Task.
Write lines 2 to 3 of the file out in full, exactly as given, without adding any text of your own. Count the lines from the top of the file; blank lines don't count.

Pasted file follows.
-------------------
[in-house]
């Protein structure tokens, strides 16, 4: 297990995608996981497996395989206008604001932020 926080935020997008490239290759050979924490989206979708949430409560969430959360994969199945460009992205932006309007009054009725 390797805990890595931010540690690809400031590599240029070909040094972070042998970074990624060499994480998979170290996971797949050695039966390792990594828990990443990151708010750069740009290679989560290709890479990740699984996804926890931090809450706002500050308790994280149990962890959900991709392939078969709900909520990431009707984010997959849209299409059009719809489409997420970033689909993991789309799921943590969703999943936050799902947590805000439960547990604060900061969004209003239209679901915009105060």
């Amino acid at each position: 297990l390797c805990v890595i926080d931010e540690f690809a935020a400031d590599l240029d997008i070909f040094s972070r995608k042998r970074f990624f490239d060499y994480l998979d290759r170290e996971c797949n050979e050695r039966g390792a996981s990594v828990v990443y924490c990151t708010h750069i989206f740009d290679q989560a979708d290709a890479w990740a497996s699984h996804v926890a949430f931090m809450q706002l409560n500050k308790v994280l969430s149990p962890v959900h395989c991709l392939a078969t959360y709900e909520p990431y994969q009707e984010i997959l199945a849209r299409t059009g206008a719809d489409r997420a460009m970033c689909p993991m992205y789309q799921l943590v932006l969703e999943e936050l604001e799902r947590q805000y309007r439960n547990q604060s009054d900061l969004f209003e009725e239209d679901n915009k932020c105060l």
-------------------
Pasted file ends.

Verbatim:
């Protein structure tokens, strides 16, 4: 297990995608996981497996395989206008604001932020 926080935020997008490239290759050979924490989206979708949430409560969430959360994969199945460009992205932006309007009054009725 390797805990890595931010540690690809400031590599240029070909040094972070042998970074990624060499994480998979170290996971797949050695039966390792990594828990990443990151708010750069740009290679989560290709890479990740699984996804926890931090809450706002500050308790994280149990962890959900991709392939078969709900909520990431009707984010997959849209299409059009719809489409997420970033689909993991789309799921943590969703999943936050799902947590805000439960547990604060900061969004209003239209679901915009105060």
């Amino acid at each position: 297990l390797c805990v890595i926080d931010e540690f690809a935020a400031d590599l240029d997008i070909f040094s972070r995608k042998r970074f990624f490239d060499y994480l998979d290759r170290e996971c797949n050979e050695r039966g390792a996981s990594v828990v990443y924490c990151t708010h750069i989206f740009d290679q989560a979708d290709a890479w990740a497996s699984h996804v926890a949430f931090m809450q706002l409560n500050k308790v994280l969430s149990p962890v959900h395989c991709l392939a078969t959360y709900e909520p990431y994969q009707e984010i997959l199945a849209r299409t059009g206008a719809d489409r997420a460009m970033c689909p993991m992205y789309q799921l943590v932006l969703e999943e936050l604001e799902r947590q805000y309007r439960n547990q604060s009054d900061l969004f209003e009725e239209d679901n915009k932020c105060l």